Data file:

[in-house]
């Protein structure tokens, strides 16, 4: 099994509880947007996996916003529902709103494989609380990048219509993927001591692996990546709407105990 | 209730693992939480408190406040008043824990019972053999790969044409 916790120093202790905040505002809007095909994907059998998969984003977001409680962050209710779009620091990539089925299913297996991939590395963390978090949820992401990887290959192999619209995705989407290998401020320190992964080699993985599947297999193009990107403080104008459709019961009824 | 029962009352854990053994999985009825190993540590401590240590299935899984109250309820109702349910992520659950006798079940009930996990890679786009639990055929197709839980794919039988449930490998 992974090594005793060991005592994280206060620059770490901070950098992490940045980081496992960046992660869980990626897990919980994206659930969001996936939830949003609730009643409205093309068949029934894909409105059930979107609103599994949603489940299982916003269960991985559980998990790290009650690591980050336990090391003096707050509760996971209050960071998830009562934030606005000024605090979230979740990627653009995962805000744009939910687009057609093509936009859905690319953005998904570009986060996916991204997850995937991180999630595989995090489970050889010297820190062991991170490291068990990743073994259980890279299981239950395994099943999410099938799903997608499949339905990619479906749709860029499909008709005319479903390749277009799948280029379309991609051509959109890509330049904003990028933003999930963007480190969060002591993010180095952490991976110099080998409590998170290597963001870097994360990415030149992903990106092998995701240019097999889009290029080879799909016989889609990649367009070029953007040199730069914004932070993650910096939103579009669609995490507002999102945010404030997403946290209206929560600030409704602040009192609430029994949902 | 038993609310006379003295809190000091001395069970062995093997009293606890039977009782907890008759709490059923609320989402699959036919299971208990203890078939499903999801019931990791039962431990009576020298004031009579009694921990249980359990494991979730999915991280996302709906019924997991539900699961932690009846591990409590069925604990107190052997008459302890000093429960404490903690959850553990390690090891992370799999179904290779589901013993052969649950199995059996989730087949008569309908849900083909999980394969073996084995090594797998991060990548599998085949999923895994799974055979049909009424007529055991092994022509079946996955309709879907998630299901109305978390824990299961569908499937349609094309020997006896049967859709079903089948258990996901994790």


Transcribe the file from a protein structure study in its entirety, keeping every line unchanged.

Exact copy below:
[in-house]
């Protein structure tokens, strides 16, 4: 099994509880947007996996916003529902709103494989609380990048219509993927001591692996990546709407105990 | 209730693992939480408190406040008043824990019972053999790969044409 916790120093202790905040505002809007095909994907059998998969984003977001409680962050209710779009620091990539089925299913297996991939590395963390978090949820992401990887290959192999619209995705989407290998401020320190992964080699993985599947297999193009990107403080104008459709019961009824 | 029962009352854990053994999985009825190993540590401590240590299935899984109250309820109702349910992520659950006798079940009930996990890679786009639990055929197709839980794919039988449930490998 992974090594005793060991005592994280206060620059770490901070950098992490940045980081496992960046992660869980990626897990919980994206659930969001996936939830949003609730009643409205093309068949029934894909409105059930979107609103599994949603489940299982916003269960991985559980998990790290009650690591980050336990090391003096707050509760996971209050960071998830009562934030606005000024605090979230979740990627653009995962805000744009939910687009057609093509936009859905690319953005998904570009986060996916991204997850995937991180999630595989995090489970050889010297820190062991991170490291068990990743073994259980890279299981239950395994099943999410099938799903997608499949339905990619479906749709860029499909008709005319479903390749277009799948280029379309991609051509959109890509330049904003990028933003999930963007480190969060002591993010180095952490991976110099080998409590998170290597963001870097994360990415030149992903990106092998995701240019097999889009290029080879799909016989889609990649367009070029953007040199730069914004932070993650910096939103579009669609995490507002999102945010404030997403946290209206929560600030409704602040009192609430029994949902 | 038993609310006379003295809190000091001395069970062995093997009293606890039977009782907890008759709490059923609320989402699959036919299971208990203890078939499903999801019931990791039962431990009576020298004031009579009694921990249980359990494991979730999915991280996302709906019924997991539900699961932690009846591990409590069925604990107190052997008459302890000093429960404490903690959850553990390690090891992370799999179904290779589901013993052969649950199995059996989730087949008569309908849900083909999980394969073996084995090594797998991060990548599998085949999923895994799974055979049909009424007529055991092994022509079946996955309709879907998630299901109305978390824990299961569908499937349609094309020997006896049967859709079903089948258990996901994790």